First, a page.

1973 NCAA Division II football season
|1973 NCAA Division II football season|
The 1973 NCAA Division II football season, part of college football in the United States organized by the National Collegiate Athletic Association at the Division II level. The season began in September and concluded with the Division II Championship on December 15 at Hughes Stadium in Sacramento, California. This was the first season for Division II (and Division III) football, which were formerly in the College Division in 1972 and prior.
Conference changes and new programs
- The Great Lakes Intercollegiate Athletic Conference began football play in 1973.
|School||1972 Conference||1973 Conference|
|Eastern Michigan||Independent||D-II Independent|
|Illinois State||Independent||D-II Independent|
|1973 NCAA Division II National Football Championship playoffs|
The 1973 NCAA Division II Football Championship playoffs were the first single-elimination tournament to determine the national champion of men's NCAA Division II college football. The inaugural edition had only eight teams; of the four quarterfinal games, three were played on campus and a fourth was in Atlantic City, New Jersey, the final edition of the Boardwalk Bowl. The semifinals were held at the Grantland Rice Bowl in Baton Rouge, Louisiana, and the Pioneer Bowl in Wichita Falls, Texas.
The championship game was the Camellia Bowl, held at Hughes Stadium in Sacramento, California. The Louisiana Tech Bulldogs defeated the Western Kentucky Hilltoppers 34–0 to win their first national title.
Atlantic City, NJ
& 3 campus sites
Grantland Rice Bowl
|Western Kentucky *||25|
|Louisiana Tech *||18|
|Boise State *||53|
* Denotes host institution
College Division final polls
United Press International (UPI) and the Associated Press (AP) continued to rank teams in their College Division or "small college" polls, which had started in 1958 and 1960, respectively. In 1973, UPI published their final poll at the end of the regular season, while the AP waited until postseason games had been completed. Both wire services named the Tennessee State Tigers as the number one team; Tennessee State did not compete in the playoffs "because five of its starters would not be eligible to play." The players in question had sat out their freshmen year ("redshirt") and then played four seasons; under NCAA rules at the time, such players were not eligible for postseason play as fifth-year seniors. During the regular season, the Tigers were undefeated (10–0) and had outscored their opponents 333–87.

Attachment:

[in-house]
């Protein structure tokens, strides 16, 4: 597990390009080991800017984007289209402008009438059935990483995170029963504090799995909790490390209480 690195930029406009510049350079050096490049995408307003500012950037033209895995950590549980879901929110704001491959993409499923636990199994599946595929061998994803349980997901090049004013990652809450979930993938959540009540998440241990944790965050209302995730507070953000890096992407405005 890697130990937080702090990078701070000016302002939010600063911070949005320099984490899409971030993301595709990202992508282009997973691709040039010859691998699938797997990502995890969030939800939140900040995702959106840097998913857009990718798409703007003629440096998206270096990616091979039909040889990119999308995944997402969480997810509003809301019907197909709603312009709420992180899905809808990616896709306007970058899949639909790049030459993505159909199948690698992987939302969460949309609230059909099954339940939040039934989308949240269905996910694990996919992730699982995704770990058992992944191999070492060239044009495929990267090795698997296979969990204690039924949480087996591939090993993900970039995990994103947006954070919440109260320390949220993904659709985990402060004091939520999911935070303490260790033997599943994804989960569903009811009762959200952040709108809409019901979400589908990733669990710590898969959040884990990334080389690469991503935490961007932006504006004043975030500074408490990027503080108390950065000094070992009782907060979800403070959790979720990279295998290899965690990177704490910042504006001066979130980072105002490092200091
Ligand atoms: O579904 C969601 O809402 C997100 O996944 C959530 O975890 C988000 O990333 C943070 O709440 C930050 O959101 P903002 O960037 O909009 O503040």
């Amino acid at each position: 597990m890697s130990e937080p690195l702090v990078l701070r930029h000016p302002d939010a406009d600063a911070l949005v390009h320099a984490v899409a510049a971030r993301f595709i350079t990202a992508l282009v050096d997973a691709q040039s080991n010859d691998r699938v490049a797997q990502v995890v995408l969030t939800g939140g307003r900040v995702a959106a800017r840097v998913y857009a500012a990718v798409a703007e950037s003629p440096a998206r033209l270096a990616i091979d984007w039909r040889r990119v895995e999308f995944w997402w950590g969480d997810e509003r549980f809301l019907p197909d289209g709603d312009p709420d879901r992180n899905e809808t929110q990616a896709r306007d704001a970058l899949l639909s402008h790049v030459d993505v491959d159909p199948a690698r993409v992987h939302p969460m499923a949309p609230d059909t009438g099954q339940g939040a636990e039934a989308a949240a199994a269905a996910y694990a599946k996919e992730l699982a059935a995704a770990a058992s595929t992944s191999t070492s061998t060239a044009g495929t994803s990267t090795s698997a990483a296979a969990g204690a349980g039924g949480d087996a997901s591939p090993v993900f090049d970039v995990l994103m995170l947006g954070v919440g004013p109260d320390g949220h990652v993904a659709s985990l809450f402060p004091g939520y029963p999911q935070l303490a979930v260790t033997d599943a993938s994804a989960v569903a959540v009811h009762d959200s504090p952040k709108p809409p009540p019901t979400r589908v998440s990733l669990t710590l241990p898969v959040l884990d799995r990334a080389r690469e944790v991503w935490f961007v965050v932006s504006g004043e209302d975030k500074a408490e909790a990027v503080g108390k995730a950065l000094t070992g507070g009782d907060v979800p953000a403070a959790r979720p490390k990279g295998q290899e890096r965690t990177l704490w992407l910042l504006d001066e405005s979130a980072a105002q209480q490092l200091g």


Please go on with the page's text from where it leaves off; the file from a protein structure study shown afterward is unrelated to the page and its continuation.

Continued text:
United Press International (coaches) final poll
Associated Press (writers) final poll
- 1973 NAIA Division I football season
- 1973 NAIA Division II football season
- 1973 NCAA Division III football season
- "All-Time Conference Champions" (PDF). NCAA. NCAA.org. pp. 15–28. Retrieved December 23, 2013.
- "Western Kentucky (Louisiana Tech) champs after 34-0 romp". Lewiston Morning Tribune. (Idaho). Associated Press. December 16, 1973. p. 20.
- "Boise St. smears South Dakota". Lewiston Morning Tribune. (Idaho). Associated Press. December 2, 1973. p. 19.
- "Western Kentucky triumphs". Lewiston Morning Tribune. (Idaho). Associated Press. December 9, 1973. p. 19.
- "Boise in semis". Lewiston Morning Tribune. (Idaho). Associated Press. December 8, 1973. p. 17.
- "Late TD tops Boise". Lewiston Morning Tribune. (Idaho). Associated Press. December 9, 1973. p. 19.
- "1973 NCAA Division II National Football Championship Bracket" (PDF). NCAA. NCAA.org. p. 13. Retrieved December 17, 2013.
- Finocchiaro, Ray (November 15, 1973). The News Journal. Wilmington, Delaware. Retrieved February 28, 2017 – via newspapers.com. .
- The Republic. Columbus, Indiana. United Press International. November 28, 1973. Retrieved February 28, 2017 – via newspapers.com. .
- Associated Press (December 19, 1973). . The Northwest Arkansas Times. Fayetteville, Arkansas. Retrieved February 28, 2017 – via newspapers.com.